Wednesday, June 11, 2014

French Adventures; the Hopital

Since I am lazily catching up from a lovely trip to Paris and prepping for one to Italy, I have yet to recount the ER room visit and subsequent surgery on day two of life in Mont-de-Marsan

Second day in les Landes; everyone and their brother, and their cousin, is at our house. They have all popped by this afternoon, with children, grandchildren, it is a beautiful day and there are 30 people in my front yard. Despite the fatigue pulling at my eyelids and each and every muscle from traveling for the past five days,  I can handle this. This same family has stocked my cupboards and refrigerator, so I smile and serve juice, mint syrup with water, muscat wine, port, pretzels, crackers. I break out my American candy stash for the kids. 

The only ones who declined to partake were the police officers..
.they were there to take notes on a break-in and graffiti of the factory/workshop adjoining the property. Nothing was stolen, just repainted. It looks like kid stuff. 

Speaking of kids; two of mine came running to me at what would be the point of no return in this long day and quietly said; "Mama, Charles needs you in the kitchen. He's cut himself." It was the quiet that worried me. I took one look at the small, sliced-open thumb and told him to hold tight and follow me. 

"Could you please move cars so I can leave? I am taking Charles to the ER. Stitches." I did not yell or scream, just held onto the morbid calm and need for action that had taken hold of my brain. A cousin and nurse, Marianne, confirmed what I knew; "go."  My father-in-law, sick and sniffling, was already in his car waiting to drive us, Duncan came too, feeling so guilty he could hardly stand it. Thierry rode shot-gun, I held onto the cold washcloth around Charles' thumb, and his brother told jokes to distract him.

To the inevitable question; "what did you do?" came the reply; "Duncan and I wanted to make dinner for everybody. We were cutting tomatoes for a tomato salad for the first course." It was only later, the next day, in fact, that someone remarked that it was his right hand that had been cut. He must, therefore, be left-handed. No...wait a minute, "how did you do THAT?" He had scratched his left hand with the knife first, so he decided to switch hands. Right.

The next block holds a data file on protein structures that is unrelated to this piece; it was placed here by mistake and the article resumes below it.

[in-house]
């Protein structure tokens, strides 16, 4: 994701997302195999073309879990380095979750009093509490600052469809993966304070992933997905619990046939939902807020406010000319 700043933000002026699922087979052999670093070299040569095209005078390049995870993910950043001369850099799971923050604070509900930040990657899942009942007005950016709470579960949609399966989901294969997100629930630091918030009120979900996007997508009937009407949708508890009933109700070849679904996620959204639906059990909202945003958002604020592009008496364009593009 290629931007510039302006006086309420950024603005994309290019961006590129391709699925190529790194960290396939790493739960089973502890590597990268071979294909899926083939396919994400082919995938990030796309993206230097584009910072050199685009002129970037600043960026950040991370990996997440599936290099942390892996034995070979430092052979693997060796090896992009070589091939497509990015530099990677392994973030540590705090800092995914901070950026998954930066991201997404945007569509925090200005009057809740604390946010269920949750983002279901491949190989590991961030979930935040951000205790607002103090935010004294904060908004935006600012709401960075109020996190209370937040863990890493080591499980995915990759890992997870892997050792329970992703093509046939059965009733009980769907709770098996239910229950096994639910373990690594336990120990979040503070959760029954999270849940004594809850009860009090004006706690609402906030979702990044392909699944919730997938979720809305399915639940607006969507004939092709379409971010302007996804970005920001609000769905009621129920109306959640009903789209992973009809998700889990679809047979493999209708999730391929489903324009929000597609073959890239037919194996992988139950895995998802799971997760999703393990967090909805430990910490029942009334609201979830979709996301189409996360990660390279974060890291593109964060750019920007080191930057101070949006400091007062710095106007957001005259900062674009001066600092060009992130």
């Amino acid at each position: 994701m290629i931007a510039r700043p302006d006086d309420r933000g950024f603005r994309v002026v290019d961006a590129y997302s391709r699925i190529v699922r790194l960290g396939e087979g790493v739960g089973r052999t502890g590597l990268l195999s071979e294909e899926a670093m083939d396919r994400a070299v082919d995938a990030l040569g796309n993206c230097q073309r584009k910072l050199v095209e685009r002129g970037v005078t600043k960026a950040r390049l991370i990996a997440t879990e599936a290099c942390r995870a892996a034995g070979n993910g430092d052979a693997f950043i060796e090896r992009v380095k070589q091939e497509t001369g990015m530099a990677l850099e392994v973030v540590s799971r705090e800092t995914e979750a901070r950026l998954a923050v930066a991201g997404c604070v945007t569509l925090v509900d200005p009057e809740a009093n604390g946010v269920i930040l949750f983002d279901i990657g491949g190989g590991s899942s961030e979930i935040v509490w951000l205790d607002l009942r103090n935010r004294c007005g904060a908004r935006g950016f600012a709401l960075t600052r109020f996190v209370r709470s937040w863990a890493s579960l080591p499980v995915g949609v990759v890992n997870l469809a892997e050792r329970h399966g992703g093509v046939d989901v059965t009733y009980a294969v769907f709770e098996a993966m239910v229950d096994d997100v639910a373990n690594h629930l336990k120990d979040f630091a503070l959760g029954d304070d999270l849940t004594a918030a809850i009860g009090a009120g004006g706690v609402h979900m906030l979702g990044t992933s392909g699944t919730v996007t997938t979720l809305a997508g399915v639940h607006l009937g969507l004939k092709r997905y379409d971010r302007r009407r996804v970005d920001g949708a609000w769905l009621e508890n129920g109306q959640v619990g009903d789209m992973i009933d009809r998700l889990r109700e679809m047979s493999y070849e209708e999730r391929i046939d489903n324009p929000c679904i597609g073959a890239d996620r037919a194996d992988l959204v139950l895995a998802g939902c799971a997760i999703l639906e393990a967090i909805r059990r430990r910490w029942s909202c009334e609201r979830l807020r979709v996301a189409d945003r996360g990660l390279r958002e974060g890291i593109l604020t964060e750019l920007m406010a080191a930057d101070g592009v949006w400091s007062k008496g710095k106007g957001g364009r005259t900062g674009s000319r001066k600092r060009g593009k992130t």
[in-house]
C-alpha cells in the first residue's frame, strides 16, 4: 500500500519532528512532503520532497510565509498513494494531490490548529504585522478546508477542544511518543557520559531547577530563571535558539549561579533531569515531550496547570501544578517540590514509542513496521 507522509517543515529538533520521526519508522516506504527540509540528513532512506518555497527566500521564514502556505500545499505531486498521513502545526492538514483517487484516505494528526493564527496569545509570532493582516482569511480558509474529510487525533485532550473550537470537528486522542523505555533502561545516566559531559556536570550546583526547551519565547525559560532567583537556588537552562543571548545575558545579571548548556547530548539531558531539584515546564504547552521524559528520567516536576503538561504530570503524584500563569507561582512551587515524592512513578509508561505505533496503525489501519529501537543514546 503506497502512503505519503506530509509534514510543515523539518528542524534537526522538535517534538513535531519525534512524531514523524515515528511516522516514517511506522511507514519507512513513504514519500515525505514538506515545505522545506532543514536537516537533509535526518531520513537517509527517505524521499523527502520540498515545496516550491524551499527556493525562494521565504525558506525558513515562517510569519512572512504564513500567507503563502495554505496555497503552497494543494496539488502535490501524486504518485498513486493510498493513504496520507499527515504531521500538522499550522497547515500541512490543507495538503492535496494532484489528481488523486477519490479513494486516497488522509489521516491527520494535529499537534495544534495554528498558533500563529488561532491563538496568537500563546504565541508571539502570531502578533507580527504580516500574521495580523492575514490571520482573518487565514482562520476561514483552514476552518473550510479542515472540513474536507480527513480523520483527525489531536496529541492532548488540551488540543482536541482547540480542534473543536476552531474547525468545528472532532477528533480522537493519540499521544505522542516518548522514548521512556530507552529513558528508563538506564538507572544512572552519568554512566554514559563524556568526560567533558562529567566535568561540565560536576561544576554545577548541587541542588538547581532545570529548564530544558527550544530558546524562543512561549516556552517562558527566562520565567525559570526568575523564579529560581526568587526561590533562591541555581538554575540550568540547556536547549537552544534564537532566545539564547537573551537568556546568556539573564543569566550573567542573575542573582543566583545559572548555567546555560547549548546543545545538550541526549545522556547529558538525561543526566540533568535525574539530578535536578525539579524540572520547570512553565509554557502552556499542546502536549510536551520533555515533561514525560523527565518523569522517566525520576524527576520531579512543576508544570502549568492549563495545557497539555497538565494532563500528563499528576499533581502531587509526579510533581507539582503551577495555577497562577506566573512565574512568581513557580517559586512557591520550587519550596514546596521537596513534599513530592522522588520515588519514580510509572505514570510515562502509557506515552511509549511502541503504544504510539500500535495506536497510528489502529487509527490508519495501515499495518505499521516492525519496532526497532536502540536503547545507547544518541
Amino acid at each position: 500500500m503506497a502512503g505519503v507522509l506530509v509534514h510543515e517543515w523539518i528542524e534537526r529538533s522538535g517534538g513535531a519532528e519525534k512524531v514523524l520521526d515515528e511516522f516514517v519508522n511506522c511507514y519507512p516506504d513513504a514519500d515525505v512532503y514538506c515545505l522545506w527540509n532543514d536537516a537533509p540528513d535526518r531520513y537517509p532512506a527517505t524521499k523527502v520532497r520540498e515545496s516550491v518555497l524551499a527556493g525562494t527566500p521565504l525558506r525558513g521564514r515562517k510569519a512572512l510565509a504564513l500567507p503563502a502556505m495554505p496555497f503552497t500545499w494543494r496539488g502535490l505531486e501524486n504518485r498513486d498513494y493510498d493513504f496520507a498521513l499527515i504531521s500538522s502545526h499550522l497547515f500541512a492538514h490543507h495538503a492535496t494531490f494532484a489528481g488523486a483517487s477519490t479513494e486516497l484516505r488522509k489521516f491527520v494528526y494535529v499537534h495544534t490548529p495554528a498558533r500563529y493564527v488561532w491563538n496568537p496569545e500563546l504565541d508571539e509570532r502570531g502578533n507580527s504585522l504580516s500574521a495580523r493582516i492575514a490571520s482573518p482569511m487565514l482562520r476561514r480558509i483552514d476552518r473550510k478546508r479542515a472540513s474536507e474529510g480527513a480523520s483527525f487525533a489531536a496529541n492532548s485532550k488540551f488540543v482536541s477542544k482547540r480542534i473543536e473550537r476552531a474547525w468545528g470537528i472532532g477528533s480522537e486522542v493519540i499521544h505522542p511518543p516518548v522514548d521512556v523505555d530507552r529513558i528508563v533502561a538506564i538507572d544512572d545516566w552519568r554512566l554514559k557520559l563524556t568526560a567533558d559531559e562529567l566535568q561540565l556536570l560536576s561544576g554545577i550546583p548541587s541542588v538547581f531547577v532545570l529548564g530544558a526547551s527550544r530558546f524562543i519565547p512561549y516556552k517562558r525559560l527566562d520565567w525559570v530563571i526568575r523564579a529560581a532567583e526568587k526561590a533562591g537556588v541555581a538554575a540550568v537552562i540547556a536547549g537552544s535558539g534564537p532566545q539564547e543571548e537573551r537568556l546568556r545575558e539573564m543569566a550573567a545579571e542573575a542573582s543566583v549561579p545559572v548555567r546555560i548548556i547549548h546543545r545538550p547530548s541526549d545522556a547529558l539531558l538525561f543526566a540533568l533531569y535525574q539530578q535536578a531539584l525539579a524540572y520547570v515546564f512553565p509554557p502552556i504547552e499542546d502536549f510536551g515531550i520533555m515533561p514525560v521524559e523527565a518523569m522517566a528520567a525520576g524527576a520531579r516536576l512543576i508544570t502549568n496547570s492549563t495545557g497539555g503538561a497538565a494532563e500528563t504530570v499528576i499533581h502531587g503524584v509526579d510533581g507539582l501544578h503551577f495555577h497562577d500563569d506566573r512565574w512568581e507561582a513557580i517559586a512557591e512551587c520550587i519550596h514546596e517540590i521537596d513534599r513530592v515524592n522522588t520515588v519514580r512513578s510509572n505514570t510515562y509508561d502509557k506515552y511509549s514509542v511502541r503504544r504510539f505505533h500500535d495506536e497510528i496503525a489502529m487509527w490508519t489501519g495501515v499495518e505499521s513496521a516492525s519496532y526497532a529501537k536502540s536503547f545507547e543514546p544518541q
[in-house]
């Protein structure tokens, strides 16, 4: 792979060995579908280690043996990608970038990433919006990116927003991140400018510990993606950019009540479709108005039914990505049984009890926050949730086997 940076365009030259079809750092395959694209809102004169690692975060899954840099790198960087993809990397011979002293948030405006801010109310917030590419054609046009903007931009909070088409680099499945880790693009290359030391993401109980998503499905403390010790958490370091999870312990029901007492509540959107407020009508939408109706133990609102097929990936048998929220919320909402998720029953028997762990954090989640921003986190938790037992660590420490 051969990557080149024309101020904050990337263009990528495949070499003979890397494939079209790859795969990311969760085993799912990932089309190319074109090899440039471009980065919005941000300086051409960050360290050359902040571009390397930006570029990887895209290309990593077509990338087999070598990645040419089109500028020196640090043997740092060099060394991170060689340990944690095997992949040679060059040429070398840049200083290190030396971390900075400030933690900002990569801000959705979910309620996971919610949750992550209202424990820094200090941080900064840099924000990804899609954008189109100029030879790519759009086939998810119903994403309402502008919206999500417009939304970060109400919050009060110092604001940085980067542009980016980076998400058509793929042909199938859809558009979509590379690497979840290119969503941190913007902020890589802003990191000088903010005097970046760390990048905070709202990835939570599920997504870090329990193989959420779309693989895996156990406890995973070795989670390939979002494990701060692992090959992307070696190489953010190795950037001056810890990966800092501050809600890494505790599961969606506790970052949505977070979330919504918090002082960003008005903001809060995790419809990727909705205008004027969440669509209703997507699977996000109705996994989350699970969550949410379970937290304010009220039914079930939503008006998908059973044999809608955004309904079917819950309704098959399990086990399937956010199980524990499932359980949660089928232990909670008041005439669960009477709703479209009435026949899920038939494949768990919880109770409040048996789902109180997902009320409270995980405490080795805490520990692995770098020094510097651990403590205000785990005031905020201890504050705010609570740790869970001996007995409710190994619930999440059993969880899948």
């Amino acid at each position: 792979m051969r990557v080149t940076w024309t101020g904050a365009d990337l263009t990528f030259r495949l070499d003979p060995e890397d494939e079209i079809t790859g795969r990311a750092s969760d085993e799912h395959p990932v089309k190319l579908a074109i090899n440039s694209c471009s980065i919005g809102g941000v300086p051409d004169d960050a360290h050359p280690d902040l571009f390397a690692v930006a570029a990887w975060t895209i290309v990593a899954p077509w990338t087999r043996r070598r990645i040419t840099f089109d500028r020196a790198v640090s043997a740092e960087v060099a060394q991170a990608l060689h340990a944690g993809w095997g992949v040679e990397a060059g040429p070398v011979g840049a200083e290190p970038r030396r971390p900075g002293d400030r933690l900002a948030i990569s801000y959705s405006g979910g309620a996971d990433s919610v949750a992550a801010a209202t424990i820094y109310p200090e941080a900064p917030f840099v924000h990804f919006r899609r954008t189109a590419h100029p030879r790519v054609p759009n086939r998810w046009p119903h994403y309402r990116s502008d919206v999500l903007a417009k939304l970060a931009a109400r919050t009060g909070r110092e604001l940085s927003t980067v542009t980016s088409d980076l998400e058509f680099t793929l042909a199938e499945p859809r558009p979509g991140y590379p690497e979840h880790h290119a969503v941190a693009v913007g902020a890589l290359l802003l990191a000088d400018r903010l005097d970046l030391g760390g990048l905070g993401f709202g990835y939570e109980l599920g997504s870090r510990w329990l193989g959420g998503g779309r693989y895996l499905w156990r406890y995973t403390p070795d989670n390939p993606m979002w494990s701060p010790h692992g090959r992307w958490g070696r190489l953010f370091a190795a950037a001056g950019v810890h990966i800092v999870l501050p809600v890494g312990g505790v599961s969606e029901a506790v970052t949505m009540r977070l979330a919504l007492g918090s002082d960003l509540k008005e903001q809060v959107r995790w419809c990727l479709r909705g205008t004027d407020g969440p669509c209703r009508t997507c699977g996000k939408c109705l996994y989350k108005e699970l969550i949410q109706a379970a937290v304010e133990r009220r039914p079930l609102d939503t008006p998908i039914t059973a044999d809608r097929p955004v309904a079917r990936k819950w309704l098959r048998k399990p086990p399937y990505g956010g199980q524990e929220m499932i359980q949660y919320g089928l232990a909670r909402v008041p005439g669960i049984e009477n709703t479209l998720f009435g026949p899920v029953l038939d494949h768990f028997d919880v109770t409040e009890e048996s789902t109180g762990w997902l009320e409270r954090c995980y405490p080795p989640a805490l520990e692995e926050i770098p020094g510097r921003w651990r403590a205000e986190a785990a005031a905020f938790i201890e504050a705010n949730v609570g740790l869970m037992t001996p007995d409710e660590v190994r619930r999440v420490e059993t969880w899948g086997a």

We arrived at the hospital at 6:30 pm. My little guy went in to surgery at 11 or so. By that time, Charles and I had played every game on paper we could fit onto my dwindling supply of business cards; tic-tac-toe, hangman, etc. and every word game he knew and some we invented; name a red fruit for every other letter of the alphabet. "I just want to go home," had become his favorite refrain.

The ER had gone from a calm waiting room with four people sitting around to a typical inner-city mess of a place; firetrucks arriving with stretchers, not a seat to be had, tiny babies in their fathers' arms, veiled mothers of toddlers, a whole tribe of traveling folk. 

An ambulance driver walked up to us and asked us to follow him. He took us upstairs, dropped us off at the door to the surgery ward, rang the bell and left. The doctors walked out and had no idea what to do with us. Charles had on his street clothes (blood and dirt and all), and was not in a bed. A nurse came huffing and puffing around the corner 10 minutes later from peds with a bed; the elevator was out and she'd had to take the long way around. The super-kind, cheery doctor and her colleague left with him and promised to take good care of him. 

Aaaaargh. Agony. I was not sure how much French my munchkin was understanding at that point, he was so tired, and a little scared, and now alone.

The surgeon met us as we were heading down to his room, and let us know he would be doing exploratory and, if needed, corrective surgery for a suspected severed tendon. A surgery intern had given the first diagnosis under a local anesthesia. Now, at 11pm, the big guns had been called in. I did not know if this was supposed to reassure me. 

By 12:30, we were called to the recovery hall. "Two tendons and one nerve," was the total damage. Charles was doing well and would be in a cast for 3 weeks. I had a great chat with the nurse anesthesiologist, while my son dosed in and out of wakefulness, and then he wheeled him up to his room, the long way round, the elevator was still out. The nurses set up a cot for me and we watched tv until we both fell asleep. The room in the children's ward was painted with a scene from Arabian nights, beautiful. Pain meds were given on time and breakfast was served to both of us. The nurses and doctors were kind and solicitous, and Marianne came for a visit, bearing comic books. 

We were able to leave in the early afternoon. A nap seemed like a really good idea. Who was I kidding? All the child's horses and all the child's cousins (and aunts and grandparents) were back again. I stayed in bed until the noise drove me to rise. They are my family and can be counted on through anything. Now that they have seen us and been brought up on all of the news, they take turns stopping by...and I spend more time at my in-laws' house. Charles is well, but sad about this weekend's trip to the beach. He'll have to stay out of the water and be careful not to get sand down his cast. As long as his tendons heal;  prayers and thoughts welcome!

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